There are as many varieties of education reform as there are cereal boxes in a supermarket. And, like cereal in a supermarket there is little difference in the various varieties of education reform. Since the early 19th century reformers have been trying to improve education. No decade has been without reformers declaring education was broken and needed some variety of reform. One explanation for the hackneyed character of reform is because every effort to improve education is referred to as reform.
One must be an expert to distill the difference between reform efforts. Often reform is not new. Re-packaged reform is derivative from earlier efforts. One example is Charter Schools emerging out of the alternative schools’ movement of the 1960’s. Upon examination, the reform effort to eliminate bureaucracy in education is the same for Charter and alternative schools. Alternative schools aspired to be innovative. So, do many Charter Schools. Mostly, the similarity between alternative and Charter Schools is the pension for changing the structure and process of schooling. In this regard, there is little difference between these reform efforts.
On the matter of choice that is at the center of numerous modern reform efforts, there is little distinction between what is and what has been. Religious schools—Catholic, Jewish, Protestant—have always and endlessly struggled to be paid for by state aid. The same is true of independent schools. None of them, ever, wanted the oversight or public scrutiny associated with public funding. Vouchers fall into this category—providing publicly funded certificates to families to attend religious or private schools where there is no public accountability. None of these approaches to reform have resulted in major improvements in education even though they have succeeded in securing public funding for books, buses, food, services, and some personnel. Even the free market argument for competition has not yielded accelerated improvement for all school-aged children.
There is no shortage of reform efforts in curriculum, governance, funding, teacher certification, structure, sequence, administration and management. Examples include social studies, mayoral control of education, local, state, and federal funding, middle schools, superintendents, and scientific management. Despite the plethora of reform efforts, few have yielded demonstrable results in achievement—mayoral control of education and Charter Schools are among the most recent reform efforts with dubious outcomes.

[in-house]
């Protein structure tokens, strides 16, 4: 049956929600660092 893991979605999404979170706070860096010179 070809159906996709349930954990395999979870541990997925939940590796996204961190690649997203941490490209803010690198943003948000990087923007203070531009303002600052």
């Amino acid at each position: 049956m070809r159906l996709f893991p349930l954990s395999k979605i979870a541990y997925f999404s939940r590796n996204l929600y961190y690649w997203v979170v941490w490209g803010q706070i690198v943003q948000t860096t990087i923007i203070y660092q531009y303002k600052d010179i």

In such a malaise, the obvious issue is whether reform matters. The answer is yes. There is no shortage of reform efforts that have had enormous impact with very significant outcomes. Examples include co-education, busing, teacher licensure requirements, compulsory education, free lunch, vocational education, kindergarten, teacher unions, integration, extra curricula activities, requirements in math and science, health screenings and inoculations, health and physical education, Special Education, bilingual education, accountability, and art and music education. The roster is endless. The outcomes are demonstrable for all school-aged children.
Pointedly, there are reforms that matter and those that are merely distractions. Navigating the malaise of education reform is a challenge for education professionals. It is difficult to imagine how a parent or a citizen with no school-aged children at home makes sense out of the cacophony of reform efforts. This is particularly poignant when the public is expected to financially support education in their local communities. Here, the politics of reform become acute.
Every education reform since 1870 that has been successfully implemented has improved literacy, graduation rates and the quality of workers. It has also increased educational attainment for all communities that had educational activism at its base. Universally successful reform efforts have resulted from exquisite organizing often without governmental resources—human or material.
Currently, the efficacy of reform emerges from philanthropic dollars and the corresponding influence such dollars have on education policy and governmental spending. Local organizing is rarely evident. Funded reforms reign supreme, often without evidence of consequence. Almost always the funding for reform is external to educational agencies. The most egregious example of education reform spurred by philanthropic dollars with no evidence of consequence is the imposition of the education agenda of the Zuckerberg Foundation on Newark, New Jersey with mayoral and gubernatorial support.
There are rarely any resources in a district or state agency budgeted to support the development and implementation of reforms in schools. Only some form of guerrilla warfare allows some schools or districts to develop and implement reforms that depart from routine. Or, as is too often the case, schools or districts with the least amount of material resources and political acumen are the targets of public-private reform partnerships. Recent reform efforts in Newark, NJ; Pittsburgh, Pa; Chicago, Ill. and New Orleans, La. are examples of public-private partnerships pushing a particular approach to improvement. The evidence of positive outcomes is scant.